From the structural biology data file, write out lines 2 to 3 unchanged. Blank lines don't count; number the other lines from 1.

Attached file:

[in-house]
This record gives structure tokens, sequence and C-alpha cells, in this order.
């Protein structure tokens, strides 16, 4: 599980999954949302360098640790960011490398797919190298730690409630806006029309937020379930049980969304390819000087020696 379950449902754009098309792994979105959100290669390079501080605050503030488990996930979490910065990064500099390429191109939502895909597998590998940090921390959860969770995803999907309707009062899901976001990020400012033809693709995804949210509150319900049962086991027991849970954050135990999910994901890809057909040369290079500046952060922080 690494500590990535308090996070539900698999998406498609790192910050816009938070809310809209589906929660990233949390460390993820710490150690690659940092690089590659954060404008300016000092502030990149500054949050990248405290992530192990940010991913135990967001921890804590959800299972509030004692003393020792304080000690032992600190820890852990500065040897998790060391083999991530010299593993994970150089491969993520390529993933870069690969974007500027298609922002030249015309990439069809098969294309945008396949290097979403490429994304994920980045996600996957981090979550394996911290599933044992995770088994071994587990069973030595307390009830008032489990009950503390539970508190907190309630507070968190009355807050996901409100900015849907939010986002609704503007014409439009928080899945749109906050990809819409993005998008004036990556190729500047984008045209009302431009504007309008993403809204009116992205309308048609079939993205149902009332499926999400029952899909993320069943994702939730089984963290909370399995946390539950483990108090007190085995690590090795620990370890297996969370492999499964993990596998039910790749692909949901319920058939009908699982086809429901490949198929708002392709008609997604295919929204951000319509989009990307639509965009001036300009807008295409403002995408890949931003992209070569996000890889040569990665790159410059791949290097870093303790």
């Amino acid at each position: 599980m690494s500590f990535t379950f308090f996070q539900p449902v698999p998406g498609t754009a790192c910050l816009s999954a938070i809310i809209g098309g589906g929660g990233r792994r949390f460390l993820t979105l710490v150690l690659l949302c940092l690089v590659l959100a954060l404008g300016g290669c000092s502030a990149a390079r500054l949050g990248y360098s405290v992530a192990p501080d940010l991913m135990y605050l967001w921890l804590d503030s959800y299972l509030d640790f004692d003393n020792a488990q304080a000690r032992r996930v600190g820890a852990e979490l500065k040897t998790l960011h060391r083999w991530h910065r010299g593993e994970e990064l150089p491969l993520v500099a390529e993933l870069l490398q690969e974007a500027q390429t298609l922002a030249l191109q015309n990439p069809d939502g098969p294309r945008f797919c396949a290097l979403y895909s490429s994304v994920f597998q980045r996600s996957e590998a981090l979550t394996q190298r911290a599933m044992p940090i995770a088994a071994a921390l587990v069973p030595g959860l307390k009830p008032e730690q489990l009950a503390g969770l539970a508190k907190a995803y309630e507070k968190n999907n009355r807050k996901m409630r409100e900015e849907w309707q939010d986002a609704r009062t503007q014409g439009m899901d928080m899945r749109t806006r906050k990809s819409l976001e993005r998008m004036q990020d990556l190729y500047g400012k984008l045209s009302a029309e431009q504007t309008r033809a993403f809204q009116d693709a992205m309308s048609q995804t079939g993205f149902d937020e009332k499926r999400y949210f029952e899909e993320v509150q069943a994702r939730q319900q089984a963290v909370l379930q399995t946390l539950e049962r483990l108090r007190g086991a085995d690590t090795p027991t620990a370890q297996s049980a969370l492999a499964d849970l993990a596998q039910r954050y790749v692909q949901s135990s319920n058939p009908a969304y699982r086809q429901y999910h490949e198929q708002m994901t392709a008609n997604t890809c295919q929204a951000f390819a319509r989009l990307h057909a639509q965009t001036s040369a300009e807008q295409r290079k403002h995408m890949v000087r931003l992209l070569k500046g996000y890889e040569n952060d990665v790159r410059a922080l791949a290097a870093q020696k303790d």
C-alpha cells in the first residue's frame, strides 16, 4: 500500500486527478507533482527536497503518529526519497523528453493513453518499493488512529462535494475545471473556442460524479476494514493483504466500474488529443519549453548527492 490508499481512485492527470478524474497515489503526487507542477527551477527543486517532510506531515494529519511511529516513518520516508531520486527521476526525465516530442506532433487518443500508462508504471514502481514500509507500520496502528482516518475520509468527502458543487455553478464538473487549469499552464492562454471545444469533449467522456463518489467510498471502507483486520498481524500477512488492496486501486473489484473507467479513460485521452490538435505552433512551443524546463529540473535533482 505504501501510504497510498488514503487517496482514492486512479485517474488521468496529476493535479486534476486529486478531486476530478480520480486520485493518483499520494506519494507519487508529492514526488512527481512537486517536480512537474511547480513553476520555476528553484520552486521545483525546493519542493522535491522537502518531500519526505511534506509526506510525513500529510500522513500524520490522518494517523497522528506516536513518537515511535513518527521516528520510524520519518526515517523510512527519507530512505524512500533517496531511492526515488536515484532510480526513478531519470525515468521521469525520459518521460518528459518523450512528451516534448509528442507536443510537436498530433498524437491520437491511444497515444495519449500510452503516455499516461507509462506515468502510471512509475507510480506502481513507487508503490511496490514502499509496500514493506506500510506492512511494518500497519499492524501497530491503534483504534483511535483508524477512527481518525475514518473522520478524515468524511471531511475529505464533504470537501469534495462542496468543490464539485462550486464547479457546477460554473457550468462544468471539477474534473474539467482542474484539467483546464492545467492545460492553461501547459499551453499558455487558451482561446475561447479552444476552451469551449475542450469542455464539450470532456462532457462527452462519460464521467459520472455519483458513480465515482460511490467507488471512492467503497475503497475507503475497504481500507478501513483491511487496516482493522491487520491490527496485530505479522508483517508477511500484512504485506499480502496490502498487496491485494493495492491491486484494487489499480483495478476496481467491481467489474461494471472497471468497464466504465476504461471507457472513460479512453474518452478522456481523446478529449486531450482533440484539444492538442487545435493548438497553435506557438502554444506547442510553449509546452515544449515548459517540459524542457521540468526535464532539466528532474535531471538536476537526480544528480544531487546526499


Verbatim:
This record gives structure tokens, sequence and C-alpha cells, in this order.
């Protein structure tokens, strides 16, 4: 599980999954949302360098640790960011490398797919190298730690409630806006029309937020379930049980969304390819000087020696 379950449902754009098309792994979105959100290669390079501080605050503030488990996930979490910065990064500099390429191109939502895909597998590998940090921390959860969770995803999907309707009062899901976001990020400012033809693709995804949210509150319900049962086991027991849970954050135990999910994901890809057909040369290079500046952060922080 690494500590990535308090996070539900698999998406498609790192910050816009938070809310809209589906929660990233949390460390993820710490150690690659940092690089590659954060404008300016000092502030990149500054949050990248405290992530192990940010991913135990967001921890804590959800299972509030004692003393020792304080000690032992600190820890852990500065040897998790060391083999991530010299593993994970150089491969993520390529993933870069690969974007500027298609922002030249015309990439069809098969294309945008396949290097979403490429994304994920980045996600996957981090979550394996911290599933044992995770088994071994587990069973030595307390009830008032489990009950503390539970508190907190309630507070968190009355807050996901409100900015849907939010986002609704503007014409439009928080899945749109906050990809819409993005998008004036990556190729500047984008045209009302431009504007309008993403809204009116992205309308048609079939993205149902009332499926999400029952899909993320069943994702939730089984963290909370399995946390539950483990108090007190085995690590090795620990370890297996969370492999499964993990596998039910790749692909949901319920058939009908699982086809429901490949198929708002392709008609997604295919929204951000319509989009990307639509965009001036300009807008295409403002995408890949931003992209070569996000890889040569990665790159410059791949290097870093303790």